- Toyota needs to put out more information on how the recalls are being handled with step-by-step instructions to their customers.
- The company also needs to put out customer testimonials on how the recall was handled smoothly on a case by case basis and encourage their happy customers to make Tweets and posts on FaceBook and blogs.
- Toyota needs to educate customers to identify the right brake problem and assure people all queries will be handled well.
Coming clean about things will help snuff out further rumours and nothing like voice of people in social networking sites to get positive word out. If things work out, the people’s car maker may turn things around, but these are trying times at Toyota and for now its “Toyota problems” and safety rumours that’s all over the media.
When you get a spam mail do not delete it and take sometime to read it (do not reply or react). If you notice the content of the mails are mostly promotional about all kinds of business. The majority of spam mails is to do with breast enlargement or about male enhancement. Do not be surprised to know that these mail as they claim comes from bigger companies than you own.
Now that’s a bait!
Some people ignorant of the fact what spam mail are suppose to be tend to reply them. What tempts them to respond is something interesting, well! It’s the big names like MSN, Amazon or Paypal attached to this email.
Now that’s what we call bait – you being skeptical shoot an email to that owner only to know it was spam. Unfortunately the damage is already done, you have authenticated and confirmed your email address, and now the spammer has all sources at his disposal to flood your Inbox.
What is the point.
Well give it a thought! If the spammer thinks that using reputed companies like MSN, Amazon or Paypal is perfectly fine, what makes you think that your business is safe. As we all know burglars are always on the lookout for huge cache, and they en route their plans using smaller companies because they know with smaller companies it is always a win-win situation. If this situation is not handled properly, imagine the kind of damage your business will inherit, you may even close your shop.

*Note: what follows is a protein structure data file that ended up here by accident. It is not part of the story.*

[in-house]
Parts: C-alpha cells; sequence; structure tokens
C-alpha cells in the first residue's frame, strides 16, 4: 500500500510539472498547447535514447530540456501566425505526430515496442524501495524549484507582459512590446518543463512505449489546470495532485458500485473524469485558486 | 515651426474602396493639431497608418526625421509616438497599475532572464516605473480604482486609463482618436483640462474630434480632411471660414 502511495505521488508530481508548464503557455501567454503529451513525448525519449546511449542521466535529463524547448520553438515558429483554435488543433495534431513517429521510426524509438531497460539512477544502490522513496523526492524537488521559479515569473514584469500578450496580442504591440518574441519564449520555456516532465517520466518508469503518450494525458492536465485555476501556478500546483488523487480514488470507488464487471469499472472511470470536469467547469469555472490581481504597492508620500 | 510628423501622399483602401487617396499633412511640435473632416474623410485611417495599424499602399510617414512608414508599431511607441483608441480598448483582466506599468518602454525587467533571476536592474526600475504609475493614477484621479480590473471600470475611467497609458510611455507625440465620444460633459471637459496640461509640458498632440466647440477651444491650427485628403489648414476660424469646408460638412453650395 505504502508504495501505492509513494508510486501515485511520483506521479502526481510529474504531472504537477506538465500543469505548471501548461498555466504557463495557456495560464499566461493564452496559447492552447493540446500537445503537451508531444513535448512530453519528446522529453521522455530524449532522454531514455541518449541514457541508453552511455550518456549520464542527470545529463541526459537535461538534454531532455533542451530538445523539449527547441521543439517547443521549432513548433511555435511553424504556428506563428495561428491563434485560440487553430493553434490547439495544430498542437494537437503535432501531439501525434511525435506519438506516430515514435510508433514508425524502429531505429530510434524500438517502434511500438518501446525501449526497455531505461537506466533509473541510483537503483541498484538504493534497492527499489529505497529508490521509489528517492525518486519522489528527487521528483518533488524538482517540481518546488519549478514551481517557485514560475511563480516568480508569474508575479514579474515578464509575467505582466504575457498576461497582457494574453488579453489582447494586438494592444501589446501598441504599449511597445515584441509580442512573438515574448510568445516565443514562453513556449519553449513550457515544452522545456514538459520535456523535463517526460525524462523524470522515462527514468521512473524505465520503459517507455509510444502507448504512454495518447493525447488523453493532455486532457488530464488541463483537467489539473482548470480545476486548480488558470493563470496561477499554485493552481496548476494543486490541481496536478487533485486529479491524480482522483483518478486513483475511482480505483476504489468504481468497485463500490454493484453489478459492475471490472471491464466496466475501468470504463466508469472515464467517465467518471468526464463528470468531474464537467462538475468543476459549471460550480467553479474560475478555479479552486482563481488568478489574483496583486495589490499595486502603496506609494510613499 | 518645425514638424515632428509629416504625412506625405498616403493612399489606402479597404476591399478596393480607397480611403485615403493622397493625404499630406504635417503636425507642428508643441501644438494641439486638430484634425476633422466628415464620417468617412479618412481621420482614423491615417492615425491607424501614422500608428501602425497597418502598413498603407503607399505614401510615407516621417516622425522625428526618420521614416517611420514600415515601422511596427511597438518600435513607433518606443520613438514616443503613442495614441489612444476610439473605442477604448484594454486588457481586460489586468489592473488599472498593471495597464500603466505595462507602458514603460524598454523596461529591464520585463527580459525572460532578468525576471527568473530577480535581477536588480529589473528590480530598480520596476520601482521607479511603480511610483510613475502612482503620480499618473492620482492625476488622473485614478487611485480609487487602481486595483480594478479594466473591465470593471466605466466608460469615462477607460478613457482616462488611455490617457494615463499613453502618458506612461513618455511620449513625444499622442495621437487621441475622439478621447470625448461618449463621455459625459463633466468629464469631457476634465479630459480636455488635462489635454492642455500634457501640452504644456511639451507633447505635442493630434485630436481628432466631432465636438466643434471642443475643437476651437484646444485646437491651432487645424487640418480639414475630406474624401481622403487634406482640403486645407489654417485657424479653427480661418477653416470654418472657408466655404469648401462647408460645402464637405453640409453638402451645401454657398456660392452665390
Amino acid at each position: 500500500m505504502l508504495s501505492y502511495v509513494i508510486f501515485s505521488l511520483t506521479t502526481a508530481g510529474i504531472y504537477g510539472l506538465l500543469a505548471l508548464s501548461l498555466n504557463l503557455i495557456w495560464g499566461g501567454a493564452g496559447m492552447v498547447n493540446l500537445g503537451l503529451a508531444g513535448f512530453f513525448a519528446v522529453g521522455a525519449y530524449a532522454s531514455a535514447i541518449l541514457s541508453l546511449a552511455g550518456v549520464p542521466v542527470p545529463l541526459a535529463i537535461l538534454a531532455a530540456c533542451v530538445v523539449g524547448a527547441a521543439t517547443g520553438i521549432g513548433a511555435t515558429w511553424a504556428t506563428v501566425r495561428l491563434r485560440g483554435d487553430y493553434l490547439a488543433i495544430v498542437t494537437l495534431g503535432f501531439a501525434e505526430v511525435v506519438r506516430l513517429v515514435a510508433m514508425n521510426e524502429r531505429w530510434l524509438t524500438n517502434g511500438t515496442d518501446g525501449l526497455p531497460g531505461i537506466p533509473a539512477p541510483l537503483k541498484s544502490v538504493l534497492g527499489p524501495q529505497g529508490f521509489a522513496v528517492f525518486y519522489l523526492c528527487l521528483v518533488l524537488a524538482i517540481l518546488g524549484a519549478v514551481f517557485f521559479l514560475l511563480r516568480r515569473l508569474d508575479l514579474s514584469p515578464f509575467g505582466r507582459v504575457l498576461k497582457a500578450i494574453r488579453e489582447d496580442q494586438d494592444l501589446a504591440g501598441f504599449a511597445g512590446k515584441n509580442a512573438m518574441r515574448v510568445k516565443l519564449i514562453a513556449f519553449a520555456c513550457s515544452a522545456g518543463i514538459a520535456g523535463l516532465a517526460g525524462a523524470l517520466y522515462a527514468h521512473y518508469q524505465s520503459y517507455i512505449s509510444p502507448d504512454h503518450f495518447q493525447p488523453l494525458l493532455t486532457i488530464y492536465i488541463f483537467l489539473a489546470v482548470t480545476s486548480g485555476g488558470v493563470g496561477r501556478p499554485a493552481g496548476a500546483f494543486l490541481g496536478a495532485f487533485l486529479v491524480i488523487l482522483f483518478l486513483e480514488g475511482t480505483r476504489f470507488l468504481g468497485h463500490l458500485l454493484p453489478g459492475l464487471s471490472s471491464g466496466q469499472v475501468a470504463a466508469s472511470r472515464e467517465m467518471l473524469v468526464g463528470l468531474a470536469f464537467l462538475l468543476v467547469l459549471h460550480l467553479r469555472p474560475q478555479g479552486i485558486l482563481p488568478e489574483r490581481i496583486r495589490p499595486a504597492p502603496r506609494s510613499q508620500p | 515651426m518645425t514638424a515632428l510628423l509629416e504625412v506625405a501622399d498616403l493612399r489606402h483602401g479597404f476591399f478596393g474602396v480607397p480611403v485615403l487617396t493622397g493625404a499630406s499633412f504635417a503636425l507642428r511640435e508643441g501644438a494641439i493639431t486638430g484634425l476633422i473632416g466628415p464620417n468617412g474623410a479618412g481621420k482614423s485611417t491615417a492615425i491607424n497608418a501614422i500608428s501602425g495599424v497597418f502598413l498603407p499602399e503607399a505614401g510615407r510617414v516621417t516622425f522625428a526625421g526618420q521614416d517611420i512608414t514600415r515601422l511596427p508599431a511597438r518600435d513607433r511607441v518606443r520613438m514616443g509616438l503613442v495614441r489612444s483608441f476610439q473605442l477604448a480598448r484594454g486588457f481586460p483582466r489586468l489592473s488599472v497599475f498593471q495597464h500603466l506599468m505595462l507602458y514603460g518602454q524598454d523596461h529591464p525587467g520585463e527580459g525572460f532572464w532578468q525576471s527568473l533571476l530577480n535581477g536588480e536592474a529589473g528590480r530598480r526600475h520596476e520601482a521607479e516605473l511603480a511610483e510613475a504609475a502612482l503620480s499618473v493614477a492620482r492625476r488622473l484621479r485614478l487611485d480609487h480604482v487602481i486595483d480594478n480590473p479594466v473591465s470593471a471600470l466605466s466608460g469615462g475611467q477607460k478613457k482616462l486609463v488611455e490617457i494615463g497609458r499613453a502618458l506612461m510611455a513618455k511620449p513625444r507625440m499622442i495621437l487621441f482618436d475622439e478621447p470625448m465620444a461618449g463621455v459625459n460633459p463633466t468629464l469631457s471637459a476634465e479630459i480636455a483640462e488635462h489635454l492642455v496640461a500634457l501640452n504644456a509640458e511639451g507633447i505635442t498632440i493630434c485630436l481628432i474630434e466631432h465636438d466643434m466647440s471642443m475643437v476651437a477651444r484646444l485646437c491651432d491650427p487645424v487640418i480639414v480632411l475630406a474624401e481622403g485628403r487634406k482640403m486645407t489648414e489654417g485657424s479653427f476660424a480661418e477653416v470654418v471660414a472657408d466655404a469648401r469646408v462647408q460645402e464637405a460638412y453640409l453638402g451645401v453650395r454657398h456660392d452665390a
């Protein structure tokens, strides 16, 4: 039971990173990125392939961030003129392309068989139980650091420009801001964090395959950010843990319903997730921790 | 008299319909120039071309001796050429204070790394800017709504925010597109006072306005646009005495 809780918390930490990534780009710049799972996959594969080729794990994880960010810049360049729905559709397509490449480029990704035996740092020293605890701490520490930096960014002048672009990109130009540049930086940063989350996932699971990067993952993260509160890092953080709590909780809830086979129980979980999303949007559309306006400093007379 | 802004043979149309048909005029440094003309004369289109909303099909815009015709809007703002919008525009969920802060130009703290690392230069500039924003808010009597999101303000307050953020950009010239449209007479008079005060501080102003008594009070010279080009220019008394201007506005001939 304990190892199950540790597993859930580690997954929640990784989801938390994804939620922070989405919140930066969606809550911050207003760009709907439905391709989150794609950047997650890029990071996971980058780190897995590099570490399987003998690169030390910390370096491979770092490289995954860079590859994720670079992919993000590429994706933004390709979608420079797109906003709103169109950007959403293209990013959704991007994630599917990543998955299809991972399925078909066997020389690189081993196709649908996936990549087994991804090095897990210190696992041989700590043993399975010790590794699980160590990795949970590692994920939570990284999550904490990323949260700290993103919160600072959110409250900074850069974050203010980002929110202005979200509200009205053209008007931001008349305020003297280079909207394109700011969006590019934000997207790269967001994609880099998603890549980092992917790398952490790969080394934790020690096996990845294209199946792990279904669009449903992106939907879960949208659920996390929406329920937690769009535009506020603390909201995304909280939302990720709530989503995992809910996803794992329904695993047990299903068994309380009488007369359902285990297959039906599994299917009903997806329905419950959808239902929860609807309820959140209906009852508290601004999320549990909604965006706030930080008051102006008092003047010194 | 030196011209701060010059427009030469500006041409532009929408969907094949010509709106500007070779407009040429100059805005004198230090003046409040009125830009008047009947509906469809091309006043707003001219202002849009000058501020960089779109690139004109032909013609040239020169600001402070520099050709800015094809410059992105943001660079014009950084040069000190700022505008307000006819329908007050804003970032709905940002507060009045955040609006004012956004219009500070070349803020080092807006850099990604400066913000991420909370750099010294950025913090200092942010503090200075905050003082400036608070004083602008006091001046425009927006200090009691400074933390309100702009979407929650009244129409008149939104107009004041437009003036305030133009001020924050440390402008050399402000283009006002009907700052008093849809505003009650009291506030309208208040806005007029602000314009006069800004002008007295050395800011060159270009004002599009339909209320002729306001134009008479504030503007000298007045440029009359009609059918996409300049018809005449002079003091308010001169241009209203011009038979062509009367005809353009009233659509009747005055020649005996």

How to shield
Now urgency has pounced on you, there is nothing as important, but to shield your reputation before more people gives it a bad name. This not only results in loosing business even your identity too.
Smart move, you want somebody to take responsibility and guard your business and personal reputation.
Reputation managers will then try to capitalize on the already done damage until such time your reputation is secure. This is probably the best option and least you worry about the reputation of your business.
Send out a strong message and let no one think about using your company’s goodwill to fill their own coffers in future.
At least a dozen fatalities have occurred when Toyota or Lexus vehicles have surged unexpectedly with drivers finding that they are unable to stop by stomping hard on the brakes. The complaints were rising up and Toyota has quickly come up with the damage control plan, lest it effects its reputation and ultimately the business turnover.
Toyota has proven to be a quick damage rectifier when they announced the news of solving the problem with a new brake override system. The 2005 through 2010 model-year Toyota Avalons and 2007 through 2010 Camrys and Lexus ES350s are to be recalled by the automaker, who will reconfigure the floor surface beneath the pedal to create more space between the pedal and the floor. The company spokesmen announced, beginning from January, dealers will cut nearly an inch off the lower edge of the gas pedal and adjust the width and not only that replacement pedals will be available from April.
The National Highway Traffic Safety Administration has found that on most recalls, only 72% of affected owners bring their vehicles in for prescribed repairs. That means Toyota dealers can expect to see 2.7 million of the 3.8 million vehicles recalled. That’s more than Toyota’s total U.S. sales in the pre-recession year of 2007.